And lots of help. Major infrastructure should usually last a while and that means it can be "amortized" over a long period of time. And that means that, like the Amish, a community can "afford" to all give up a few days work and band together to get something big done for a neighbor, for the church, the community hall , whatever.

And real thought and planning, probably with more than just a nod to traditional design for your local area, so that work gets done efficiently, once and not twice, and lasts as long as possible.


Rufus
 
Dan Boone
gardener
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Location: Central Oklahoma (zone 7a)
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paul wheaton wrote:
This nightmare makes me think about how permaculture is more about human power and less about diesel power. And how the path to permaculture and homesteading can be done purely proenneke style - no power tools of any kind.


Since I had to Google Proenneke I thought I'd share what I found. There were a number of folks living somewhat like him on the Upper Yukon when I lived there in the 1970s, but I hadn't heard of him in particular before.
 
Judith Browning
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Location: Arkansas Ozarks zone 7 alluvial,black,deep loam/clay with few rocks, wonderful creek bottom!
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Dan, here is a link http://www.permies.com/t/1102/natural-building/Wilderness-Story-Dick-Proenneke

It was on PBS over and over one year, so we watched him several times. Great film and inspiring man.
The full movie might be back on youtube now.
 
Bill Erickson
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Dan Boone wrote:
paul wheaton wrote:
This nightmare makes me think about how permaculture is more about human power and less about diesel power. And how the path to permaculture and homesteading can be done purely proenneke style - no power tools of any kind.


Since I had to Google Proenneke I thought I'd share what I found. There were a number of folks living somewhat like him on the Upper Yukon when I lived there in the 1970s, but I hadn't heard of him in particular before.


Dan, you live around Chicken or Circle back then? Either way, the Dick Proenneke information stream didn't really start until the mid-80s or so. The movie of his time around Denali was a big hit in a lot of circles. I always watched it and dreamed, but too tied to the money train to walk away that far.
 
Dan Boone
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We moved to Eagle in 1973, which was where the bitter end of the Taylor Highway (which Chicken is on) finally reached the Yukon River, near the border with Canada. Dawson was the nearest civilization upstream, and Circle the nearest downstream.

Then later we did a lot of small scale placer gold mining in the upper 70-Mile River country.

If you've ever read the book Coming Into The Country by John McPhee, Eagle is in it a lot. My father gets quoted some, and I got name-checked. McPhee spent several days in our cabin talking to my folks, drinking their home brew, and taking notes. He taught me a card trick he claims to have learned from an inmate in a New York state prison. But a lot of the words he put in my dad's mouth were actually said by the other Jack in town. My mother's beer was strong, and McPhee's notes apparently chaotic.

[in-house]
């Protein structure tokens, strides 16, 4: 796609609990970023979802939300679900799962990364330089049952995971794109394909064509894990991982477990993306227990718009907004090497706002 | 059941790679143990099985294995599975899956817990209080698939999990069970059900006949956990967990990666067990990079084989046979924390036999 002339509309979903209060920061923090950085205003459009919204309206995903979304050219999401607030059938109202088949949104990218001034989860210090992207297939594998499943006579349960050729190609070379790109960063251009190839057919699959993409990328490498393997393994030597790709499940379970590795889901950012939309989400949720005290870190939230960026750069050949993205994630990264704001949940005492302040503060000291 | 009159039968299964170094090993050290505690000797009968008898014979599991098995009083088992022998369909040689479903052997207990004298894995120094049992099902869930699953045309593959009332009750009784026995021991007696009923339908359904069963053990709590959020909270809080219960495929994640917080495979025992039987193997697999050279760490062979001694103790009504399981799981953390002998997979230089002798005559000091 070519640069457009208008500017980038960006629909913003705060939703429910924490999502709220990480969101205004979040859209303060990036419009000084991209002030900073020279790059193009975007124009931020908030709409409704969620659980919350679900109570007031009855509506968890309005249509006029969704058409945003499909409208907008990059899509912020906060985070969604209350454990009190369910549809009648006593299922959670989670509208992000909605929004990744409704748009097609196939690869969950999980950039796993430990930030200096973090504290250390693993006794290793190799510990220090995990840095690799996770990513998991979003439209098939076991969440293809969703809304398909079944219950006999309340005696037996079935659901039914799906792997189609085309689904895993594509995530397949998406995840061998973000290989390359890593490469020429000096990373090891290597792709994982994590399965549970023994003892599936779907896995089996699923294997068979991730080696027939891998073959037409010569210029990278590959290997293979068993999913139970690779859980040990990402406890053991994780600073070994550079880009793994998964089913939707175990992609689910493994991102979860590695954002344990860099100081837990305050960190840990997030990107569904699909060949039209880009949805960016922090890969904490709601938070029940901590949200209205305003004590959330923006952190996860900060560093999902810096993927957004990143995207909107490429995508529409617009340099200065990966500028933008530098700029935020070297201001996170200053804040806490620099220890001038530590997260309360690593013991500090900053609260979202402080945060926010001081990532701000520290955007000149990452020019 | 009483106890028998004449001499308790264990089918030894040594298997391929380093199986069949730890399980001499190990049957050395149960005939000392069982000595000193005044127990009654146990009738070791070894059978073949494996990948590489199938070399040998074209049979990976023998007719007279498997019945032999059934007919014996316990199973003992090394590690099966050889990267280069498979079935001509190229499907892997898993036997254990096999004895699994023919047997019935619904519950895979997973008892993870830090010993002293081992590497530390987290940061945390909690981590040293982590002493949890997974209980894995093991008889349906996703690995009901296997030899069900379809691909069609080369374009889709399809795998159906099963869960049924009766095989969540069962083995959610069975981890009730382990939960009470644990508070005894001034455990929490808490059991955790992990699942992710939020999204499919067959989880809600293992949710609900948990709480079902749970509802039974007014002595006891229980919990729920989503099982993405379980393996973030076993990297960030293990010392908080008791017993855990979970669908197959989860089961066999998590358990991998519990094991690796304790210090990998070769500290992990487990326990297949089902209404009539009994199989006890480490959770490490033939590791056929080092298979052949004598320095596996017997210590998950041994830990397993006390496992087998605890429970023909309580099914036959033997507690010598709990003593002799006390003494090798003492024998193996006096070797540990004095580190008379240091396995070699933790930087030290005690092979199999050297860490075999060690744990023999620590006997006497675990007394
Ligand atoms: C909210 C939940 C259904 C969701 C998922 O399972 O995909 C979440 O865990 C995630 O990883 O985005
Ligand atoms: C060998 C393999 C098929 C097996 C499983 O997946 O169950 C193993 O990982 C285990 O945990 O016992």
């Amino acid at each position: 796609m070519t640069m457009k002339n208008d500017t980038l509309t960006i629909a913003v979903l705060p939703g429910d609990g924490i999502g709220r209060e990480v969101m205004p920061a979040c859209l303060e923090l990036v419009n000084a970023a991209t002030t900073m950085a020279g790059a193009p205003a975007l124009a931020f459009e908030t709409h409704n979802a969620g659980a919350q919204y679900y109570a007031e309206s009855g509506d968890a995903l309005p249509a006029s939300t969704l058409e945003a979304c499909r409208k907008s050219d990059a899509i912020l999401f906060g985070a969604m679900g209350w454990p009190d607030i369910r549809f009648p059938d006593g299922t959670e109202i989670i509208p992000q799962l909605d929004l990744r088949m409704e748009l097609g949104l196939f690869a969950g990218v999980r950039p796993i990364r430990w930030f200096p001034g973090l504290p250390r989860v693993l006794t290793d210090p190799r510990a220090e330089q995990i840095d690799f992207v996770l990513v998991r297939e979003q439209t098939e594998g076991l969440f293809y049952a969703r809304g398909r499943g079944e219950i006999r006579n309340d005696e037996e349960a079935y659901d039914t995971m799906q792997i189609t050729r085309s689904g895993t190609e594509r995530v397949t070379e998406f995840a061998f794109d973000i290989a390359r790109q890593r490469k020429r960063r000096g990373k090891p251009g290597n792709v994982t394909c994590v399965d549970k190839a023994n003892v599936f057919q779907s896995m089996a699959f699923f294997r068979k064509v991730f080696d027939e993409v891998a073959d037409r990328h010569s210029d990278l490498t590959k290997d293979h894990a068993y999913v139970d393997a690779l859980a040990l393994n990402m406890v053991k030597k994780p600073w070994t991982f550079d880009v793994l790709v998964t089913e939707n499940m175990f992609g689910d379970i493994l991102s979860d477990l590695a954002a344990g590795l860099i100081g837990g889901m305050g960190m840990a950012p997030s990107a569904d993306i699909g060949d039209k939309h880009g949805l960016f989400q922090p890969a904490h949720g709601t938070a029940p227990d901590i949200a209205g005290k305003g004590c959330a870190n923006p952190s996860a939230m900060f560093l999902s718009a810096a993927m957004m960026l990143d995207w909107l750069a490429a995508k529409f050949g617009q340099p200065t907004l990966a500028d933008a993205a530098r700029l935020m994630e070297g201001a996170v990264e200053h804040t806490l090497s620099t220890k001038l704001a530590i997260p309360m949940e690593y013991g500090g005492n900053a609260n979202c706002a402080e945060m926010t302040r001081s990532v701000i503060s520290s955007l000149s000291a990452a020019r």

When Paul talks about human power versus human power, I think a lot about the first summer we went gold mining, in the 1980s. I moved an awful lot of gravel with a mattock and shovel and wheelbarrow. There really aren't any limits to what you can do, if you have enough energetic people with good hand tools. But from my current solitary perch in out-of-shape middle age, earthworks by hand seem very much a community project. And it's hard for me to imagine how you can motivate enough people to do back-breaking labor on that scale for weeks at a time when everybody knows it could be done in two days with a big enough excavator.
 
Rufus Laggren
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> excavator

Sometimes "appropriate" is relative and must be considered in context. Two days of heavy diesel work making possible 5+ years of productive manual labor might be the most appropriate solution. Especially if the alternative is to fail down to nothing.

Replacing the 100+ days of diesel work on the average factory farm (some kind of per ton yield needs to be included in this calc; also a nod to how many people make a living off that farm that year) a year w/10 days (or less) of heavy maintenance on a successful diverse farm might be the right way.

Not a no brainer, but not rocket science. And there's a slippery slope there too. But moderation, the middle road, usually yields more and w/less collateral damage.
 
elle sagenev
Posts: 1282
Location: Zone 5 Wyoming
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Sure I could dig all my earthworks by hand but it takes me an hour in the tractor what would take a month by hand. I sincerely hope to get an excavator next!

I think it would be awesome to have a cliff though. My land is so flat the worst that could happen is it sinking in the mud.
 
Fred Morgan
steward
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Location: Northern Zone, Costa Rica - 200 to 300 meters Tropical Humid Rainforest
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Having bought more than my share of equipment - the problem is that people assume they can use a piece of equipment because they can buy it, and start it. Honestly, unless you are going to use it A LOT, you are better of renting the equipment, with the operator. As your nightmare points out, it is easy, so easy, for something to go wrong, and then, hopefully, the least you will be out is money - too often, someone gets hurt, badly.

just my dos colones, only worth about 1/5 as much as two cents.